At TESOL 2017, I attended one of Judy’s sessions–she had lots to choose from–just to say hello and let her know how grateful we were that she was coming, to put a face with the name. After the K-12 day sessions were nearly done, Brenda Custodio, who presents often alongside Judy, asked if I would go have dinner with them before my flight left.
Of course, I said yes.
And we have had long, interesting conversations ever since. On Facebook. On the phone. In emails.
Usually I see our keynote speakers as people I normally would have no chance ever talking to, of ever befriending. They are on a different social level. But I have to say that I have been so blessed to have had Judy walk into my life and into this conference. She is a wealth of knowledge and so incredibly inquisitive and thoughtful. She listens. And she has a big heart.
I forwarded her a dilemma that a teacher here in Vermont was experiencing, and then she set up a facebook chat with her to talk about the issues further. Such dedication! She doesn’t owe us any more than the conference time, but here we are, building bridges and sharing materials.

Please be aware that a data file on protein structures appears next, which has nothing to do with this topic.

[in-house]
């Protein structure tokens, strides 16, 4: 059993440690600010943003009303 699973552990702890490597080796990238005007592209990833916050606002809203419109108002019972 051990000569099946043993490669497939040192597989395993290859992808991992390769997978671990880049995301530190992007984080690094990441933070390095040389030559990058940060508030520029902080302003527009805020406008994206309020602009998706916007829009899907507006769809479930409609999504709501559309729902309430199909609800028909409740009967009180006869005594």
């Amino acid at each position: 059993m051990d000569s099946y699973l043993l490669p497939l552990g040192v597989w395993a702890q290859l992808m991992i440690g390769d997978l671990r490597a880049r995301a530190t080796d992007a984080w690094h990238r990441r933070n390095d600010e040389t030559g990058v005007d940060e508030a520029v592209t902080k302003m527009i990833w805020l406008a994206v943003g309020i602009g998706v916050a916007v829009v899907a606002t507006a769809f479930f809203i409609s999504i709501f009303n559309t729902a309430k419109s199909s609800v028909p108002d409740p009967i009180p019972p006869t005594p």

It’s what I got into this for.
Her most recent book, with Brenda, is on Students with Interrupted Formal Education, a topic that is taking up a lot of my time as of late. So we have much to talk about.
So without further ado, I’ll share with you what you could look forward to at our next conference. Be sure to keep an eye out for early registration mid- to late-August. I’m so looking forward to hearing her speak! And I hope to see you there.
Judith B. O’Loughlin will be speaking on Writing to Persuade: Teach Argument with Fiction and Nonfiction Texts